Apps concedes the NTC’s proposals are a "logical outcome" of the legislation under which the Commission operates.

But he adds: "The narrow frame of reference of that charging legislation is now producing dysfunctional outcomes, which are the reverse of the behavioural incentives that should be pursued."

In the lead up to the introduction of a new road-pricing regime the BIC proposes a redefinition of the formula used to calculate road user charges for buses and coaches.

Under the current system the bus industry is placed in a general classification of heavy vehicles along with trucks.

The BIC notes that the policy of tying the user charge to the diesel fuel rebate means that as the road user charge component of fuel excise increases, the diesel fuel rebate decreases by the same amount.

As a result, the diesel fuel rebate has effectively been decreased by 1.4 cents since late 2007 and will fall further if the NTC’s proposal is accepted, thereby increasing the cost of public transport and passenger services.

"The BIC believes the taxation review should consider a revision of the calculation mechanism of the heavy vehicle road user charge for buses on the basis of infrastructure savings and the safety and environmental benefits that buses bring," the BIC suggests in its submission to the tax review recently undertaken by Treasury Secretary Ken Henry.

Additionally, the Confederation’s submission argues for the introduction of tax incentives to encourage public transport use for the purpose of travelling to and from work; the provision of FBT benefits for public transport travel by employees; and the allocation of GST revenue collected from expenditure related to public transport into a public transport fund.

In its submission to the tax review, the Confederation proposes a radical change to the way road transport is priced, to ensure maximum value is achieved from use of the existing infrastructure base and that improved pricing signals are provided for system enhancements.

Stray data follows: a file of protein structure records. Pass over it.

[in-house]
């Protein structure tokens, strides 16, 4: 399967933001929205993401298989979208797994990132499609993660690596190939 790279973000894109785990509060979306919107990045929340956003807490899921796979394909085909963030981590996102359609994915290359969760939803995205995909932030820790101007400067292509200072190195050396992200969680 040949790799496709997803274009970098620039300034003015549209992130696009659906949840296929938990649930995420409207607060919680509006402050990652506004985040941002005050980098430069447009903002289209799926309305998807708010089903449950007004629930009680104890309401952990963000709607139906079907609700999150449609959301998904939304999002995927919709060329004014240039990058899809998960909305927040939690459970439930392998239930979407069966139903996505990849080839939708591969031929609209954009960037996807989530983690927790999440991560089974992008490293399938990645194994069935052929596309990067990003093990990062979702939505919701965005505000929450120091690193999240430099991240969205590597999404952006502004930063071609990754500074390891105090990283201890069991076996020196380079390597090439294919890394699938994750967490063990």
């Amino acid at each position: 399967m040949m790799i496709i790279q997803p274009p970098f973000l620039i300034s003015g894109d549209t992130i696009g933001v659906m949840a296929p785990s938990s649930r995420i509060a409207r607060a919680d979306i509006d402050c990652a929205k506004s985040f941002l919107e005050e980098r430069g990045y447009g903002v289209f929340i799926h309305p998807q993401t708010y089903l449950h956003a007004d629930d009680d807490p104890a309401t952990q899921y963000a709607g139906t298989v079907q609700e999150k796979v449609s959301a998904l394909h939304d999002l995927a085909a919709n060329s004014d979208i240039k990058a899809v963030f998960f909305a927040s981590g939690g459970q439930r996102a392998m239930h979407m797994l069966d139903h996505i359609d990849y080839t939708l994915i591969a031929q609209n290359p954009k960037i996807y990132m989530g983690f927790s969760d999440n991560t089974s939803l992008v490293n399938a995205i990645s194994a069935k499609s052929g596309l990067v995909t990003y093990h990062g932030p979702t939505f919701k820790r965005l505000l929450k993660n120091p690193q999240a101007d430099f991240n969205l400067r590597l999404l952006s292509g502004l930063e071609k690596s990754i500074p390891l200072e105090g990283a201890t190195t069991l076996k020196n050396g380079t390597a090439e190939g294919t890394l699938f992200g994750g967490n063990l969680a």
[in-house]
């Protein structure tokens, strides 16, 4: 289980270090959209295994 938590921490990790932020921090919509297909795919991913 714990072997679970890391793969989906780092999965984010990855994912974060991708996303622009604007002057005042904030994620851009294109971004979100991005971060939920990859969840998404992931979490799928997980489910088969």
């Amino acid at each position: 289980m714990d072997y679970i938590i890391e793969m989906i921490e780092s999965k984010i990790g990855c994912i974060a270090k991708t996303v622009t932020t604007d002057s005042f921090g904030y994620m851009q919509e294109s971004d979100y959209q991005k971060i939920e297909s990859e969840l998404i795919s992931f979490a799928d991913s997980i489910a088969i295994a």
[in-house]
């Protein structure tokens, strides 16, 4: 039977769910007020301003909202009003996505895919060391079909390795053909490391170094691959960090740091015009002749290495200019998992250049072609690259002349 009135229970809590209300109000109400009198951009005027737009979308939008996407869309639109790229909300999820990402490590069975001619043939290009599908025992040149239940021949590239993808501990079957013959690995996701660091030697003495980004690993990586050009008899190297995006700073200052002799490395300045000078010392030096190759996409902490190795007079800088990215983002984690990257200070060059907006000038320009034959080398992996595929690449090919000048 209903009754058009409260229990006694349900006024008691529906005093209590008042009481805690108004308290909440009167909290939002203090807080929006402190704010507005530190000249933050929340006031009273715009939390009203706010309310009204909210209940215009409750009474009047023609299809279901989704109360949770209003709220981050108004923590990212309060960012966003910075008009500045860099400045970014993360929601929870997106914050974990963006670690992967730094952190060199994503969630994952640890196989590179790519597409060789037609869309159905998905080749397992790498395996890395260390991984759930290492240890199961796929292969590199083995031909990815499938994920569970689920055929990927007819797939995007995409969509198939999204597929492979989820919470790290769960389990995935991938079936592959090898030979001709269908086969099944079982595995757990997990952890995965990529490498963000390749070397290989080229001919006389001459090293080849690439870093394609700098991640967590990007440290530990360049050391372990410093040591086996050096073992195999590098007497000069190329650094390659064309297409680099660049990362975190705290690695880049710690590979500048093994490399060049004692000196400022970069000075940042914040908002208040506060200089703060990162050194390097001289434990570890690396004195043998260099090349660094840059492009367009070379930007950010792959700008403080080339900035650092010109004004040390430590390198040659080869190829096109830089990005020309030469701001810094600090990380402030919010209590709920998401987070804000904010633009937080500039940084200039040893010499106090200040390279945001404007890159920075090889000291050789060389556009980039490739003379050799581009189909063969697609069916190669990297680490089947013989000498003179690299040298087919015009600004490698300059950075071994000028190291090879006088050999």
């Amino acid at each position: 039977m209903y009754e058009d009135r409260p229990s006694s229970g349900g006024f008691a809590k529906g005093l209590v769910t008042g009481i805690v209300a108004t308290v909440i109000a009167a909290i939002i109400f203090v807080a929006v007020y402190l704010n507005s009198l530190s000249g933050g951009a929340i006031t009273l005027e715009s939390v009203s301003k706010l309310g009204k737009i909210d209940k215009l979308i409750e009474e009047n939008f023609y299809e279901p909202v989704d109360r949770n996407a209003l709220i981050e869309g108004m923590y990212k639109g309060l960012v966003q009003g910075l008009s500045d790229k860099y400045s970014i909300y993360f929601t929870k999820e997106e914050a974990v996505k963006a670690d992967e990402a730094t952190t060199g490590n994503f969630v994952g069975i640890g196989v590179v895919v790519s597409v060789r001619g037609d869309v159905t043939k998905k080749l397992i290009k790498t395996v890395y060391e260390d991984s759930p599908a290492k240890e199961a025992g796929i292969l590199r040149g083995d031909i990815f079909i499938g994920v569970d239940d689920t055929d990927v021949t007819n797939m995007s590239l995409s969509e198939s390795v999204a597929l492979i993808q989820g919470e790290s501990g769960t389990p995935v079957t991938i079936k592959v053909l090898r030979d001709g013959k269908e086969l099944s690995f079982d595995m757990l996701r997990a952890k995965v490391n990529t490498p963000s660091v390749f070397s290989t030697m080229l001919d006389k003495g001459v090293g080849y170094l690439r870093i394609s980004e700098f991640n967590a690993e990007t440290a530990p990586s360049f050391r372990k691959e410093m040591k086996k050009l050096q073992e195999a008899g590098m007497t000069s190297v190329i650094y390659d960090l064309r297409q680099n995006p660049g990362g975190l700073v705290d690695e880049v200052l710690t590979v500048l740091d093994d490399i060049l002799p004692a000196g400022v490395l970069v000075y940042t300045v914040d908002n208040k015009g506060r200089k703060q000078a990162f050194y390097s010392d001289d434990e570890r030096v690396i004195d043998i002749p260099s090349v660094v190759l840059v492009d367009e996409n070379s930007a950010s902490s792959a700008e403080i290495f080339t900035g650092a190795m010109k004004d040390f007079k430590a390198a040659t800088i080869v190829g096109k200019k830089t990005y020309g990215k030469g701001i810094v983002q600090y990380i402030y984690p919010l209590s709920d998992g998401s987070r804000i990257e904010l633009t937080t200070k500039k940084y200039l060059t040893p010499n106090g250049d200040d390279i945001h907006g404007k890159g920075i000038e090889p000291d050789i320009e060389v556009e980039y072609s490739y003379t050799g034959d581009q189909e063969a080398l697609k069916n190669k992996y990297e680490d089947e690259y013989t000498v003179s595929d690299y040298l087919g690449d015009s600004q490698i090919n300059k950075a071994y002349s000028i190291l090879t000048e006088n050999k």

Central to the BIC’s proposal is the introduction of a comprehensive "externality based" road pricing regime to replace the current fuel excise charges and associated heavy vehicle charging systems.

Such a regime would comprise: a charge on fuel to cover carbon costs as well as the costs of road construction and maintenance attributable to lighter vehicles; tonne-kilometre charges for additional road damage attributable to heavy vehicles; and differential vehicle registration charges to levy the more polluting vehicles for their health costs.

Perhaps most controversially, the BIC argued for a GPS-based congestion pricing scheme to make users accountable for the congestion costs attributable to their road use, by time and location.

Alternatively, the fuel-based and registration-based charges could be included as elements of a broader set of vehicle kilometre charges within a GPS-based charging system, it notes in its submission to the tax review.

"A comprehensive road pricing system will result in a more rational set of travel choices, reduced demand for new infrastructure, and achievement of significant economic benefits through lower congestion costs, as well as cutting other external costs of road use," the BIC writes.

"An essential requirement for the success of such a scheme is the transparent and accountable hypothecation of the revenue earned from these charges into improved transport systems and services. This removes the public perception that the charges are simply a tax on consumers."

The NTC says it will begin a four-week consultation with the industry until April 23 to get operator feedback. A final recommendation will be made to governments on April 30.